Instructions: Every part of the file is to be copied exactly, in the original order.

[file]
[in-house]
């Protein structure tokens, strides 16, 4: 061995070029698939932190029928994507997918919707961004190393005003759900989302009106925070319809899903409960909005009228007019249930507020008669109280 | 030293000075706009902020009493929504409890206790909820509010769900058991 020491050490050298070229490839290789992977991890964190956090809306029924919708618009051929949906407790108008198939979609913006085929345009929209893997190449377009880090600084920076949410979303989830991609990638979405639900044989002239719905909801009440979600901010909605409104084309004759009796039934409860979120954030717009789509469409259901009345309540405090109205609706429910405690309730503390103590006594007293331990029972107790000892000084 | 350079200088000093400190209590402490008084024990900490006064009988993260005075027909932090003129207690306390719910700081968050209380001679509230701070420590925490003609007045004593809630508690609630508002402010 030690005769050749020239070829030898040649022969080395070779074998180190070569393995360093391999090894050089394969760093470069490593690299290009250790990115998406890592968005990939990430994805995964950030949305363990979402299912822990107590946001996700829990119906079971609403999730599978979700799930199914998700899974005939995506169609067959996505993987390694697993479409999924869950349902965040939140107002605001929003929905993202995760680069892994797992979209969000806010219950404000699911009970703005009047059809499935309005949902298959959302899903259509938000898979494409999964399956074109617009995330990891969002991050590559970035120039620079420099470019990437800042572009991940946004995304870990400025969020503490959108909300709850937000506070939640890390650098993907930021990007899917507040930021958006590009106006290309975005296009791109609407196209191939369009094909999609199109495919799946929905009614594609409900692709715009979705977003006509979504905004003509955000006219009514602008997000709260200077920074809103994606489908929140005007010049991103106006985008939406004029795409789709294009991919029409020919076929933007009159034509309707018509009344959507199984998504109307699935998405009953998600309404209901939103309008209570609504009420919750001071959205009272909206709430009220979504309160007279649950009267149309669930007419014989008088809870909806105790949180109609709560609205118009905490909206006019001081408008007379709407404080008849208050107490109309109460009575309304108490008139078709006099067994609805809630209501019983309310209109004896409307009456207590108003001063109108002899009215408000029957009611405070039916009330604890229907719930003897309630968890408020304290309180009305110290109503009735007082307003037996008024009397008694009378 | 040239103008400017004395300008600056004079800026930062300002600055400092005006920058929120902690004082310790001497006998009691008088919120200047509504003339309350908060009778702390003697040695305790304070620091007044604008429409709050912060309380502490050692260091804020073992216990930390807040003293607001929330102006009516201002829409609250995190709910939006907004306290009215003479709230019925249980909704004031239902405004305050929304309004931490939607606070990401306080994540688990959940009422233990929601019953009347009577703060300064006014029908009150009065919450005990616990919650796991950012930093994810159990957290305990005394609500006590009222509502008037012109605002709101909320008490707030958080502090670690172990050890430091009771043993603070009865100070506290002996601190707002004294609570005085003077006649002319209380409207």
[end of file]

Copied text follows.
[in-house]
């Protein structure tokens, strides 16, 4: 061995070029698939932190029928994507997918919707961004190393005003759900989302009106925070319809899903409960909005009228007019249930507020008669109280 | 030293000075706009902020009493929504409890206790909820509010769900058991 020491050490050298070229490839290789992977991890964190956090809306029924919708618009051929949906407790108008198939979609913006085929345009929209893997190449377009880090600084920076949410979303989830991609990638979405639900044989002239719905909801009440979600901010909605409104084309004759009796039934409860979120954030717009789509469409259901009345309540405090109205609706429910405690309730503390103590006594007293331990029972107790000892000084 | 350079200088000093400190209590402490008084024990900490006064009988993260005075027909932090003129207690306390719910700081968050209380001679509230701070420590925490003609007045004593809630508690609630508002402010 030690005769050749020239070829030898040649022969080395070779074998180190070569393995360093391999090894050089394969760093470069490593690299290009250790990115998406890592968005990939990430994805995964950030949305363990979402299912822990107590946001996700829990119906079971609403999730599978979700799930199914998700899974005939995506169609067959996505993987390694697993479409999924869950349902965040939140107002605001929003929905993202995760680069892994797992979209969000806010219950404000699911009970703005009047059809499935309005949902298959959302899903259509938000898979494409999964399956074109617009995330990891969002991050590559970035120039620079420099470019990437800042572009991940946004995304870990400025969020503490959108909300709850937000506070939640890390650098993907930021990007899917507040930021958006590009106006290309975005296009791109609407196209191939369009094909999609199109495919799946929905009614594609409900692709715009979705977003006509979504905004003509955000006219009514602008997000709260200077920074809103994606489908929140005007010049991103106006985008939406004029795409789709294009991919029409020919076929933007009159034509309707018509009344959507199984998504109307699935998405009953998600309404209901939103309008209570609504009420919750001071959205009272909206709430009220979504309160007279649950009267149309669930007419014989008088809870909806105790949180109609709560609205118009905490909206006019001081408008007379709407404080008849208050107490109309109460009575309304108490008139078709006099067994609805809630209501019983309310209109004896409307009456207590108003001063109108002899009215408000029957009611405070039916009330604890229907719930003897309630968890408020304290309180009305110290109503009735007082307003037996008024009397008694009378 | 040239103008400017004395300008600056004079800026930062300002600055400092005006920058929120902690004082310790001497006998009691008088919120200047509504003339309350908060009778702390003697040695305790304070620091007044604008429409709050912060309380502490050692260091804020073992216990930390807040003293607001929330102006009516201002829409609250995190709910939006907004306290009215003479709230019925249980909704004031239902405004305050929304309004931490939607606070990401306080994540688990959940009422233990929601019953009347009577703060300064006014029908009150009065919450005990616990919650796991950012930093994810159990957290305990005394609500006590009222509502008037012109605002709101909320008490707030958080502090670690172990050890430091009771043993603070009865100070506290002996601190707002004294609570005085003077006649002319209380409207």